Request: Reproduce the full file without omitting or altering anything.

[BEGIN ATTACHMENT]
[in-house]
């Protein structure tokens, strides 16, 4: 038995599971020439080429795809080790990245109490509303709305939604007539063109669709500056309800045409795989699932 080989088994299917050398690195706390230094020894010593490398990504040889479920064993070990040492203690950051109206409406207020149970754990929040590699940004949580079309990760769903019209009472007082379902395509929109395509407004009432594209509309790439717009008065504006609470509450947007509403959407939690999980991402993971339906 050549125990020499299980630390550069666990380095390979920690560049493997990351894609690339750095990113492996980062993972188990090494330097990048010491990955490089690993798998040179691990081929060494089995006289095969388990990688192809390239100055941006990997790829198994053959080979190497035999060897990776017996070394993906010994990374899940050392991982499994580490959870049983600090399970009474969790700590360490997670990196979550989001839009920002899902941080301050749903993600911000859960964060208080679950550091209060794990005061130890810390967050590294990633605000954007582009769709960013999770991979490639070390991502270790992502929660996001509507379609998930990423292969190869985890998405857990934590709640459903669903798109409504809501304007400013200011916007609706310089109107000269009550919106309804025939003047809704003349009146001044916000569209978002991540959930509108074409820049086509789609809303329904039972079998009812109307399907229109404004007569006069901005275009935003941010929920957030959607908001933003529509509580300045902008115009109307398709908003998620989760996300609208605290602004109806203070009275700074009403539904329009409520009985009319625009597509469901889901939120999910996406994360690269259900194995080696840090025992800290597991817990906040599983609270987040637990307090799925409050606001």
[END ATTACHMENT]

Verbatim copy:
[in-house]
């Protein structure tokens, strides 16, 4: 038995599971020439080429795809080790990245109490509303709305939604007539063109669709500056309800045409795989699932 080989088994299917050398690195706390230094020894010593490398990504040889479920064993070990040492203690950051109206409406207020149970754990929040590699940004949580079309990760769903019209009472007082379902395509929109395509407004009432594209509309790439717009008065504006609470509450947007509403959407939690999980991402993971339906 050549125990020499299980630390550069666990380095390979920690560049493997990351894609690339750095990113492996980062993972188990090494330097990048010491990955490089690993798998040179691990081929060494089995006289095969388990990688192809390239100055941006990997790829198994053959080979190497035999060897990776017996070394993906010994990374899940050392991982499994580490959870049983600090399970009474969790700590360490997670990196979550989001839009920002899902941080301050749903993600911000859960964060208080679950550091209060794990005061130890810390967050590294990633605000954007582009769709960013999770991979490639070390991502270790992502929660996001509507379609998930990423292969190869985890998405857990934590709640459903669903798109409504809501304007400013200011916007609706310089109107000269009550919106309804025939003047809704003349009146001044916000569209978002991540959930509108074409820049086509789609809303329904039972079998009812109307399907229109404004007569006069901005275009935003941010929920957030959607908001933003529509509580300045902008115009109307398709908003998620989760996300609208605290602004109806203070009275700074009403539904329009409520009985009319625009597509469901889901939120999910996406994360690269259900194995080696840090025992800290597991817990906040599983609270987040637990307090799925409050606001």